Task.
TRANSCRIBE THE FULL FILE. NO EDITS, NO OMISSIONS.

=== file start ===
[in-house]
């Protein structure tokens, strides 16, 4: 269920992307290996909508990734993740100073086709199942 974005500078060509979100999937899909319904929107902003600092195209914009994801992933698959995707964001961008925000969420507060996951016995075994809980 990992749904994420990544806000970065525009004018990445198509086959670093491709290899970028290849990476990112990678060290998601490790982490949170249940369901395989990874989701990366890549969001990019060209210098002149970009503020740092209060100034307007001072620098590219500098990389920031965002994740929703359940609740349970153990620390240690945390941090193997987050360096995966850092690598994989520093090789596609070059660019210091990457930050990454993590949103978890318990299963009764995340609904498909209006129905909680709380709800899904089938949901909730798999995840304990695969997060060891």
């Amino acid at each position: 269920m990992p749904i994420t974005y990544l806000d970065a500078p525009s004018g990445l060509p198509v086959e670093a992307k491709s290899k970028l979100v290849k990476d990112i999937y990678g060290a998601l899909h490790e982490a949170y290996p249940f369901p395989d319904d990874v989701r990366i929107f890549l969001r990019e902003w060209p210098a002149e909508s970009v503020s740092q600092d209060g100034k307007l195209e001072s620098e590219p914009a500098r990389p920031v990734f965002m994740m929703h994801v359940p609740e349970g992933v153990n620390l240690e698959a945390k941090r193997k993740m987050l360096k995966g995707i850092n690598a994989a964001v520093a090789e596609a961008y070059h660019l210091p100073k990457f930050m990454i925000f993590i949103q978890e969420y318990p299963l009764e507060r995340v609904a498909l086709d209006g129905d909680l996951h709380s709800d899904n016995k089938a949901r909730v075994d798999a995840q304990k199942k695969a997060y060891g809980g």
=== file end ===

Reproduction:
[in-house]
């Protein structure tokens, strides 16, 4: 269920992307290996909508990734993740100073086709199942 974005500078060509979100999937899909319904929107902003600092195209914009994801992933698959995707964001961008925000969420507060996951016995075994809980 990992749904994420990544806000970065525009004018990445198509086959670093491709290899970028290849990476990112990678060290998601490790982490949170249940369901395989990874989701990366890549969001990019060209210098002149970009503020740092209060100034307007001072620098590219500098990389920031965002994740929703359940609740349970153990620390240690945390941090193997987050360096995966850092690598994989520093090789596609070059660019210091990457930050990454993590949103978890318990299963009764995340609904498909209006129905909680709380709800899904089938949901909730798999995840304990695969997060060891």
């Amino acid at each position: 269920m990992p749904i994420t974005y990544l806000d970065a500078p525009s004018g990445l060509p198509v086959e670093a992307k491709s290899k970028l979100v290849k990476d990112i999937y990678g060290a998601l899909h490790e982490a949170y290996p249940f369901p395989d319904d990874v989701r990366i929107f890549l969001r990019e902003w060209p210098a002149e909508s970009v503020s740092q600092d209060g100034k307007l195209e001072s620098e590219p914009a500098r990389p920031v990734f965002m994740m929703h994801v359940p609740e349970g992933v153990n620390l240690e698959a945390k941090r193997k993740m987050l360096k995966g995707i850092n690598a994989a964001v520093a090789e596609a961008y070059h660019l210091p100073k990457f930050m990454i925000f993590i949103q978890e969420y318990p299963l009764e507060r995340v609904a498909l086709d209006g129905d909680l996951h709380s709800d899904n016995k089938a949901r909730v075994d798999a995840q304990k199942k695969a997060y060891g809980g």